Faculty adoption and usage behaviour of open access scholarly communication in health science universities

Edda Tandi Lwoga, Frederik Questier

Research output: Contribution to journalArticle

15 Citations (Scopus)


- The study seeks to investigate factors that affect the adoption and use of open access in Tanzanian health sciences universities.

- Based on a cross-sectional questionnaire survey, 415 faculty members were selected through a stratified random sampling from a population of 679 in all eight health sciences universities in Tanzania. The response rate was 71.1 per cent.

- Based on the social exchange theory (SET), and the Unified Theory of Acceptance and Use of Technology (UTAUT), the study developed a model suitable for assessing open access adoption and usage in academic institutions. The study found that facilitating conditions, extrinsic benefits (professional recognition), behavioural intention and individual characteristics (professional rank, technical skills and number of publications) predicted actual usage of open access. Other factors related to contextual factors (attitude, and open access culture), and extrinsic benefits (academic reward, accessibility and preservation) determined behavioural intention to use open access. Fear to violate publisher's copyright policies and effort expectancy however de-motivated faculty to adopt open access, while copyright concerns inhibited faculty's actual usage of open access.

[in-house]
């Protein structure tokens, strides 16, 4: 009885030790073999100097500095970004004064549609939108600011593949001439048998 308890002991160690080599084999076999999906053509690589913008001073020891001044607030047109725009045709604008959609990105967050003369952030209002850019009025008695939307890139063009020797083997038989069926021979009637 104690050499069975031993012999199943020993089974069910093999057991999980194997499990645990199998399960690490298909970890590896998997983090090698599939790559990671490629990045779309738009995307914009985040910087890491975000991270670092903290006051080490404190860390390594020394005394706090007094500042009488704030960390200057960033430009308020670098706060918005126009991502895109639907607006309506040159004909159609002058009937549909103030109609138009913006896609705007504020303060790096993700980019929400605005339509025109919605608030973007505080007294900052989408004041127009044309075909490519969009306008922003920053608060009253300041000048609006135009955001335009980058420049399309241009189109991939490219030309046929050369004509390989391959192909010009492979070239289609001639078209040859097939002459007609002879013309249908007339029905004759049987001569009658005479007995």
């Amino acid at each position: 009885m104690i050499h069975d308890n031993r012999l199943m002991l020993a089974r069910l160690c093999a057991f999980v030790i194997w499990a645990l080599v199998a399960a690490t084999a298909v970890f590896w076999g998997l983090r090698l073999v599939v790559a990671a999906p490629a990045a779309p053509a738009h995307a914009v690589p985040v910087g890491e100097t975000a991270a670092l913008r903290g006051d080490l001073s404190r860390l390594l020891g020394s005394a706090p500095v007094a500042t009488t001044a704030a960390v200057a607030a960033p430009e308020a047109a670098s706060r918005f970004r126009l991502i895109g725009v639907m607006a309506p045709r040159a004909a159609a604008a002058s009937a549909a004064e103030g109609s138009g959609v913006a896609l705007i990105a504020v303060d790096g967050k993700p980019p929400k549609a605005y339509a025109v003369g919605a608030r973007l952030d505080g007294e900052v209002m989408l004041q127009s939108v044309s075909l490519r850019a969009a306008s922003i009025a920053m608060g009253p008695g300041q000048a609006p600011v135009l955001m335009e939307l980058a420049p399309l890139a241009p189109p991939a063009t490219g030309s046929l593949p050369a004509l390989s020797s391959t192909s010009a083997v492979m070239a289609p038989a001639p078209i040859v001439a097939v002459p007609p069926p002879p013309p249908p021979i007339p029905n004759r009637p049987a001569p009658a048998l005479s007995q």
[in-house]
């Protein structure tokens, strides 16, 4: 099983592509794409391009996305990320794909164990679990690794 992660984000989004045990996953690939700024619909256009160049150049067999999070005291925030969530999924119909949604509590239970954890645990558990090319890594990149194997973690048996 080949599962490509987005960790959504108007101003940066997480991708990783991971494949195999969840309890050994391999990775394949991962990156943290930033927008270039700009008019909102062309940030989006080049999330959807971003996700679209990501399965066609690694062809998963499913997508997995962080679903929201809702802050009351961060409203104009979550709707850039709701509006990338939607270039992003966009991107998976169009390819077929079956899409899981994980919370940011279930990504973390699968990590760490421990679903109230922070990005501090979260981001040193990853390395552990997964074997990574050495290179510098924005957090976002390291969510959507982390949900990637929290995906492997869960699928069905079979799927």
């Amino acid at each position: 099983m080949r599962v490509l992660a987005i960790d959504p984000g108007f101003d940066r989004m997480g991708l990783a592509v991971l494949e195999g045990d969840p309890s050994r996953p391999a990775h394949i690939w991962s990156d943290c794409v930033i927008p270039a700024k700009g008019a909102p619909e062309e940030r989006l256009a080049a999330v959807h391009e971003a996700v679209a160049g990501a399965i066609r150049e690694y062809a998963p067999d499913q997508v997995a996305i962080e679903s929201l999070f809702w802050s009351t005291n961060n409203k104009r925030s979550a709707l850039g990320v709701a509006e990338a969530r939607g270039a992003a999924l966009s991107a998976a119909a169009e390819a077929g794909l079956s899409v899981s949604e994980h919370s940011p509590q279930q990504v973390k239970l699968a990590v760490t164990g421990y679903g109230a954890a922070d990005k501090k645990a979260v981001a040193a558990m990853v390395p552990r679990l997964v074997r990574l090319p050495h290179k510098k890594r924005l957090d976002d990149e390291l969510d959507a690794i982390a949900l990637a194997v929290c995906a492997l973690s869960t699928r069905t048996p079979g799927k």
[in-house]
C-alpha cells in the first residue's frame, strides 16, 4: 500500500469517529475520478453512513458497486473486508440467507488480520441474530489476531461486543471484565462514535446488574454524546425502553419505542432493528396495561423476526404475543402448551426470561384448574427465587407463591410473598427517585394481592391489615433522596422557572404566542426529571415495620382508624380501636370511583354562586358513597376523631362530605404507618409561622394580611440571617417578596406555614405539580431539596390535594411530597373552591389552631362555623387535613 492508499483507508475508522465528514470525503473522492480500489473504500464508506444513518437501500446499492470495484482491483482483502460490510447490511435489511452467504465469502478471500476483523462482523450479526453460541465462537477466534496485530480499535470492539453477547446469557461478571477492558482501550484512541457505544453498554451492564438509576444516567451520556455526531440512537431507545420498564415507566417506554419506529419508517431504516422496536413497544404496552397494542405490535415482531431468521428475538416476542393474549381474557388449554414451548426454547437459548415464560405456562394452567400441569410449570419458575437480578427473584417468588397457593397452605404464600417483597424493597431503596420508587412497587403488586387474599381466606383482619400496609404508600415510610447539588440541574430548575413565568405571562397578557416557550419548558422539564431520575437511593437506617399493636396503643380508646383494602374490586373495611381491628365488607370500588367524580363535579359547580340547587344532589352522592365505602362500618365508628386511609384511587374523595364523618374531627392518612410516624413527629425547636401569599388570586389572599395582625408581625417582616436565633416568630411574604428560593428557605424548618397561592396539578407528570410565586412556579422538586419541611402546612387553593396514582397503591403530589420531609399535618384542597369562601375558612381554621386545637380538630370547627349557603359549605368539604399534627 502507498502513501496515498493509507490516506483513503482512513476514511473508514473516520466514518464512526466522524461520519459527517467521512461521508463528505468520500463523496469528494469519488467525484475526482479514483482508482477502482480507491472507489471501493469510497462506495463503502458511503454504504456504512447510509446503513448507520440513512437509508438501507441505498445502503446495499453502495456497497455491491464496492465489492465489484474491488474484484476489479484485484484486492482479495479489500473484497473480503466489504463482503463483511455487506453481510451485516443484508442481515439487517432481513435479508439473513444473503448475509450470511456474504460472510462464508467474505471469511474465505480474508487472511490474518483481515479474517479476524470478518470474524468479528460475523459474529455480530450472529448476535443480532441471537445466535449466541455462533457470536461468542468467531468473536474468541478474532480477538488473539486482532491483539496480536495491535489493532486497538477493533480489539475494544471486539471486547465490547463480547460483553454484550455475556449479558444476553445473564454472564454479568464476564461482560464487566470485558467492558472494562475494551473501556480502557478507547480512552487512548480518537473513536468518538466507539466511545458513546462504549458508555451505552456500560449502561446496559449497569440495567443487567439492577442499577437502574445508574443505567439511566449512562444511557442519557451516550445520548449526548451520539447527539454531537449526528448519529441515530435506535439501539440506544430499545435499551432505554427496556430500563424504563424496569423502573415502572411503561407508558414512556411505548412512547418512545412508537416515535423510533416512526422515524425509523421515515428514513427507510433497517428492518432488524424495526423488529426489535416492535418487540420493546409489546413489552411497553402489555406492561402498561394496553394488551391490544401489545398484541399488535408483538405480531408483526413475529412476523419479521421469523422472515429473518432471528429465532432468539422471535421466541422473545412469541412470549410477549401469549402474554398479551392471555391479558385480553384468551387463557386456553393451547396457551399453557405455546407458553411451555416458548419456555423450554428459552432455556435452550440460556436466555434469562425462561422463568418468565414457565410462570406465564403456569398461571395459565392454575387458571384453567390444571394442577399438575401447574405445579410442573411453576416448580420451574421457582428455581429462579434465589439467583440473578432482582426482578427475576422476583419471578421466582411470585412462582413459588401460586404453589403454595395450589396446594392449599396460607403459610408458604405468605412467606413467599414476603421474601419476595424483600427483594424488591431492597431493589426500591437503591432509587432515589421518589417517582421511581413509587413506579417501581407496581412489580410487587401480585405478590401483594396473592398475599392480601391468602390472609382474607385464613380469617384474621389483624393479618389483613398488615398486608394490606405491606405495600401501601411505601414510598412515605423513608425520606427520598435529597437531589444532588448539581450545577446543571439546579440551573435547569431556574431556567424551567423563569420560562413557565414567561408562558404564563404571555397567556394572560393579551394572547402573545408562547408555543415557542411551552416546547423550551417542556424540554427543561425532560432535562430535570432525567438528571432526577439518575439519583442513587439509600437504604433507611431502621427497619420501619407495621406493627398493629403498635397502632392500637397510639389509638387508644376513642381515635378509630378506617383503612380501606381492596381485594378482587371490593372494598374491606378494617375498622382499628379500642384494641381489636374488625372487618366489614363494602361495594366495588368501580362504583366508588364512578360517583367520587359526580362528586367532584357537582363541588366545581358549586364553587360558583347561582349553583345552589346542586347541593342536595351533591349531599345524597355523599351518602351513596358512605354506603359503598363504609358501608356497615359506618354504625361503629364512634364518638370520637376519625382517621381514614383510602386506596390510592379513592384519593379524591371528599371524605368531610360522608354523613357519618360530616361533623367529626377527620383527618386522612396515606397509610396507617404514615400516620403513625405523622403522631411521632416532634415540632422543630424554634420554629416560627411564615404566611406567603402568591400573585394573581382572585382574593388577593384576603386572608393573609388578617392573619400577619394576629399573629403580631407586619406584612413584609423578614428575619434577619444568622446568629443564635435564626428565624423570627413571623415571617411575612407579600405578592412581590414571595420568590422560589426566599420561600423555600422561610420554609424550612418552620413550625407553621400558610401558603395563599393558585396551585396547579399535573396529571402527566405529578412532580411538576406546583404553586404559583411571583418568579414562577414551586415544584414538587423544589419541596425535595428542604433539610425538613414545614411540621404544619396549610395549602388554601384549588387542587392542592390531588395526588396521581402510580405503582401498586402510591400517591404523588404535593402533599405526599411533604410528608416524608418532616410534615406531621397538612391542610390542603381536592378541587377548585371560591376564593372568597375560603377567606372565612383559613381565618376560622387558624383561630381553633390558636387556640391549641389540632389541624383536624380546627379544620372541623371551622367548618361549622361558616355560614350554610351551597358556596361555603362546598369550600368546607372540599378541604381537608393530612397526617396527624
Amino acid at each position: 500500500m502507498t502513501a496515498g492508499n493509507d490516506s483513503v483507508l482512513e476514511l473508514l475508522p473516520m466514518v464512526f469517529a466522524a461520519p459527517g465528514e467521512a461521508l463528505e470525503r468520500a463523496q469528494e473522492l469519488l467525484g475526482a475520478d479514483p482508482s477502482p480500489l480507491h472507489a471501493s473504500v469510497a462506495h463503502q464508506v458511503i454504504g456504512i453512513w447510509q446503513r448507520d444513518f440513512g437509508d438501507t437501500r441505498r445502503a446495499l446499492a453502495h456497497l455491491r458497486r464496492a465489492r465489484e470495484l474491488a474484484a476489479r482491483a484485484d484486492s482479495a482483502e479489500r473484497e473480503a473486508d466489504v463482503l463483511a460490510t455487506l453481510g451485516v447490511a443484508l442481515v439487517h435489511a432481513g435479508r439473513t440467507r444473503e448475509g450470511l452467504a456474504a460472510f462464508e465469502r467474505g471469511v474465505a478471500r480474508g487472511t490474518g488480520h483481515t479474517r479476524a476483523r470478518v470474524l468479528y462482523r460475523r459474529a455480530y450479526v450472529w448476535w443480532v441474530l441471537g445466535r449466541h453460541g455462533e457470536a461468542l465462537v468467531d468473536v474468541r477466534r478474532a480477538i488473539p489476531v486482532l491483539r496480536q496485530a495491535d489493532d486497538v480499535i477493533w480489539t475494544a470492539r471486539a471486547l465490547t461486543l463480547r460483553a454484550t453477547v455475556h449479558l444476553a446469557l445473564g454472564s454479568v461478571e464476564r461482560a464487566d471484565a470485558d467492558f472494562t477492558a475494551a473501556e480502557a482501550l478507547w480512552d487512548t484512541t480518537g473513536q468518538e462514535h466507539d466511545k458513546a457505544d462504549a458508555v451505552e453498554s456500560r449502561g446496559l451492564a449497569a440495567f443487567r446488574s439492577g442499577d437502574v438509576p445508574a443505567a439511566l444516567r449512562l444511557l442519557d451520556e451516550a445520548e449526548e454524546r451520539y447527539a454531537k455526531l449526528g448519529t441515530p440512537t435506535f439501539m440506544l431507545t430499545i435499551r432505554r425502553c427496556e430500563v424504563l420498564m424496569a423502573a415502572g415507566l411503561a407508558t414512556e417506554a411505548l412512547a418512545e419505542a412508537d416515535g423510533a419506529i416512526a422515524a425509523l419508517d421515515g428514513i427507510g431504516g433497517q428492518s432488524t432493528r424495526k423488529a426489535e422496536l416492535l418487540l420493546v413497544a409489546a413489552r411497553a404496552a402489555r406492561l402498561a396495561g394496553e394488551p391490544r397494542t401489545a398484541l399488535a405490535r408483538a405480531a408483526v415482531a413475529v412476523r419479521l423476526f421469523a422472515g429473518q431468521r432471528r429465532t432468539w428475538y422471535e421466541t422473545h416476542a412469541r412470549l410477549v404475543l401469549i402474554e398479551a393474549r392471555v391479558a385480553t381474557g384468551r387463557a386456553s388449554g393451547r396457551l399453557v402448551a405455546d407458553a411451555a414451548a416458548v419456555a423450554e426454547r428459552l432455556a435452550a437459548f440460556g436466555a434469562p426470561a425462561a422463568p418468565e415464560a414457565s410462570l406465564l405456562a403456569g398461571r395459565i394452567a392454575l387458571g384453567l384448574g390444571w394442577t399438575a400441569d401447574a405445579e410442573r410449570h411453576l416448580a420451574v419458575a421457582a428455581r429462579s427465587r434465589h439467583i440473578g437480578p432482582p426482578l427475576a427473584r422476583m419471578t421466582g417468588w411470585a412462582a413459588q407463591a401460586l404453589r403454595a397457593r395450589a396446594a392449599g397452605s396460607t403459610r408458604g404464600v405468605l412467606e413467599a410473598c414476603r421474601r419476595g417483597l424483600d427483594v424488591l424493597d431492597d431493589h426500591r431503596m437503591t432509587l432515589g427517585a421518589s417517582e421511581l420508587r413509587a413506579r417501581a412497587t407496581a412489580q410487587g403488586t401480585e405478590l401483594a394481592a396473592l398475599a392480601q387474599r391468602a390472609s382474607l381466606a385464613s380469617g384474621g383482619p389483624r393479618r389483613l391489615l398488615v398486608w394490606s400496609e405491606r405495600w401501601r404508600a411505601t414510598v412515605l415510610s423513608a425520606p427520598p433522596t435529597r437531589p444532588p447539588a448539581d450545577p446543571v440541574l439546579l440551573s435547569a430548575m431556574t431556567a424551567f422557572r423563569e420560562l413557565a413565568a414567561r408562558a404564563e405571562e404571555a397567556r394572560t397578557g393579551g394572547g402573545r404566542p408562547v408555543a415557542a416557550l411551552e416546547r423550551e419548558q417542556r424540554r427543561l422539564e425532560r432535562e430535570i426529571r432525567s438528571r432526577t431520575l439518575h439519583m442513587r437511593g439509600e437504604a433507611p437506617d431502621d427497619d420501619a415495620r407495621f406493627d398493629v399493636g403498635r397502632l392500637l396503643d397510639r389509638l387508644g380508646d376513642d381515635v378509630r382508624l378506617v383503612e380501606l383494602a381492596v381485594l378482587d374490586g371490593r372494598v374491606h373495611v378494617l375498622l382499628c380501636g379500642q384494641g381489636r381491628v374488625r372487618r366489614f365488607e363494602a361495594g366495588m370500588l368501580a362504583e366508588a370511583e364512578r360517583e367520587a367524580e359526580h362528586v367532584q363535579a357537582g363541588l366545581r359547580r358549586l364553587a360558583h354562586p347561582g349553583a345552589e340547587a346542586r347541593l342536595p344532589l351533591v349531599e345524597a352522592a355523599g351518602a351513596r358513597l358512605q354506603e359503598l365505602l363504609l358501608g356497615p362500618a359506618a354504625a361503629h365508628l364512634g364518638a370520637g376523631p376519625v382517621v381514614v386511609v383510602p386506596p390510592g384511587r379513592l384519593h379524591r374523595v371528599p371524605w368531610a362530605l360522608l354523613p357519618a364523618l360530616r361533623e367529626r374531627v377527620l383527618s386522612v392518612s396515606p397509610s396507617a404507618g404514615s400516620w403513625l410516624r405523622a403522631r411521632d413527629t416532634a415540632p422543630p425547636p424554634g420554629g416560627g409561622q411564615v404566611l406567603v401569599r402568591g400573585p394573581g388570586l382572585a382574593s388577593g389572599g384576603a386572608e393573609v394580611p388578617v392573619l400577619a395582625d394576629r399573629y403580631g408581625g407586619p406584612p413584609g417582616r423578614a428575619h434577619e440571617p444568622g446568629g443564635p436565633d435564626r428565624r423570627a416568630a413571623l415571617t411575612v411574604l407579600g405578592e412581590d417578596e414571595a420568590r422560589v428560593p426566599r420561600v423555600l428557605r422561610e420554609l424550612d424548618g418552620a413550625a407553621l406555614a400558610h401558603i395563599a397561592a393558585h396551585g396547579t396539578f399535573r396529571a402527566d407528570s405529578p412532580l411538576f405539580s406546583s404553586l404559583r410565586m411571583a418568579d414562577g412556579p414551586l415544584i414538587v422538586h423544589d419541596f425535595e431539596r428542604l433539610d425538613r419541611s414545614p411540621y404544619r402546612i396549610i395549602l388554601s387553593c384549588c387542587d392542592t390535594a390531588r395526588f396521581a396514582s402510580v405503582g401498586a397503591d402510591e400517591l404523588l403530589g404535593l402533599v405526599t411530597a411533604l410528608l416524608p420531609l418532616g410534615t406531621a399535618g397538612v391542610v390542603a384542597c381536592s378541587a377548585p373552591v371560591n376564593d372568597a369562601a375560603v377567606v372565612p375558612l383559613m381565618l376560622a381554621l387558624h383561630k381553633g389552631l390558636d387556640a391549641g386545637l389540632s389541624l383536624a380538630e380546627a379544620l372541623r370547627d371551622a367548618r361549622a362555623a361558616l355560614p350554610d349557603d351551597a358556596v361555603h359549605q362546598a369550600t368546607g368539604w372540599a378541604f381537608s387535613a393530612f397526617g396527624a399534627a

- This is the first comprehensive study focusing on the health sciences faculty's open access adoption and usage behaviour in Africa, and Tanzania in particular, and reveals findings that are useful for planning and implementing open access initiatives in other institutions with similar conditions.
Original languageEnglish
Pages (from-to)116-139
Number of pages24
JournalNew Library World
Publication statusPublished - 2014


  • Africa
  • Open access
  • Tanzania
  • Social exchange theory
  • Faculty

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